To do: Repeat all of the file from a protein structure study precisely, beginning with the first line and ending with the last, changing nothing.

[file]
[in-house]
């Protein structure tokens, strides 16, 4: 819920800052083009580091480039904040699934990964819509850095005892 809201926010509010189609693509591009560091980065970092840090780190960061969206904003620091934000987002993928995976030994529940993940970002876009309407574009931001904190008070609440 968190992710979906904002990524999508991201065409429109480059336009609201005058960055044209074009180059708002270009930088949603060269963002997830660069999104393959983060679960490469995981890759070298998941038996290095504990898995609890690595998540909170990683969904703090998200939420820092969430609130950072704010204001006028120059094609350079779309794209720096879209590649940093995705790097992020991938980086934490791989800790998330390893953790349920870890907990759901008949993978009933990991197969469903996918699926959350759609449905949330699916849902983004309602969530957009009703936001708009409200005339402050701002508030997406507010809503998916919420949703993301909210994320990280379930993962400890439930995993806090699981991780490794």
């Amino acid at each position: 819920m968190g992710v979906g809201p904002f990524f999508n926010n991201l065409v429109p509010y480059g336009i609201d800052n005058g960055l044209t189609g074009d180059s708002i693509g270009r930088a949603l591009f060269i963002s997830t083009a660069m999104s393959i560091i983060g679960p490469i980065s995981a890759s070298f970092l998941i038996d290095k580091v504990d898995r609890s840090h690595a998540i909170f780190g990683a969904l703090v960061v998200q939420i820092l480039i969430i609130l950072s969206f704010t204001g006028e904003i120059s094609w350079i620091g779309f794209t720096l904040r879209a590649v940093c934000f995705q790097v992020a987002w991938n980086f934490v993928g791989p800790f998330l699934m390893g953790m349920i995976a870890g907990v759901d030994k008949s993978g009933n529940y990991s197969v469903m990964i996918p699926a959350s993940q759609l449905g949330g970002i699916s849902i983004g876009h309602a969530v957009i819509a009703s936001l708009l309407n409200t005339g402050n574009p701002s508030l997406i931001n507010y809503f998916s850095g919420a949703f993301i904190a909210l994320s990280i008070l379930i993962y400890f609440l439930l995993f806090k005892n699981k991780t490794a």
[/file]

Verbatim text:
[in-house]
């Protein structure tokens, strides 16, 4: 819920800052083009580091480039904040699934990964819509850095005892 809201926010509010189609693509591009560091980065970092840090780190960061969206904003620091934000987002993928995976030994529940993940970002876009309407574009931001904190008070609440 968190992710979906904002990524999508991201065409429109480059336009609201005058960055044209074009180059708002270009930088949603060269963002997830660069999104393959983060679960490469995981890759070298998941038996290095504990898995609890690595998540909170990683969904703090998200939420820092969430609130950072704010204001006028120059094609350079779309794209720096879209590649940093995705790097992020991938980086934490791989800790998330390893953790349920870890907990759901008949993978009933990991197969469903996918699926959350759609449905949330699916849902983004309602969530957009009703936001708009409200005339402050701002508030997406507010809503998916919420949703993301909210994320990280379930993962400890439930995993806090699981991780490794």
């Amino acid at each position: 819920m968190g992710v979906g809201p904002f990524f999508n926010n991201l065409v429109p509010y480059g336009i609201d800052n005058g960055l044209t189609g074009d180059s708002i693509g270009r930088a949603l591009f060269i963002s997830t083009a660069m999104s393959i560091i983060g679960p490469i980065s995981a890759s070298f970092l998941i038996d290095k580091v504990d898995r609890s840090h690595a998540i909170f780190g990683a969904l703090v960061v998200q939420i820092l480039i969430i609130l950072s969206f704010t204001g006028e904003i120059s094609w350079i620091g779309f794209t720096l904040r879209a590649v940093c934000f995705q790097v992020a987002w991938n980086f934490v993928g791989p800790f998330l699934m390893g953790m349920i995976a870890g907990v759901d030994k008949s993978g009933n529940y990991s197969v469903m990964i996918p699926a959350s993940q759609l449905g949330g970002i699916s849902i983004g876009h309602a969530v957009i819509a009703s936001l708009l309407n409200t005339g402050n574009p701002s508030l997406i931001n507010y809503f998916s850095g919420a949703f993301i904190a909210l994320s990280i008070l379930i993962y400890f609440l439930l995993f806090k005892n699981k991780t490794a």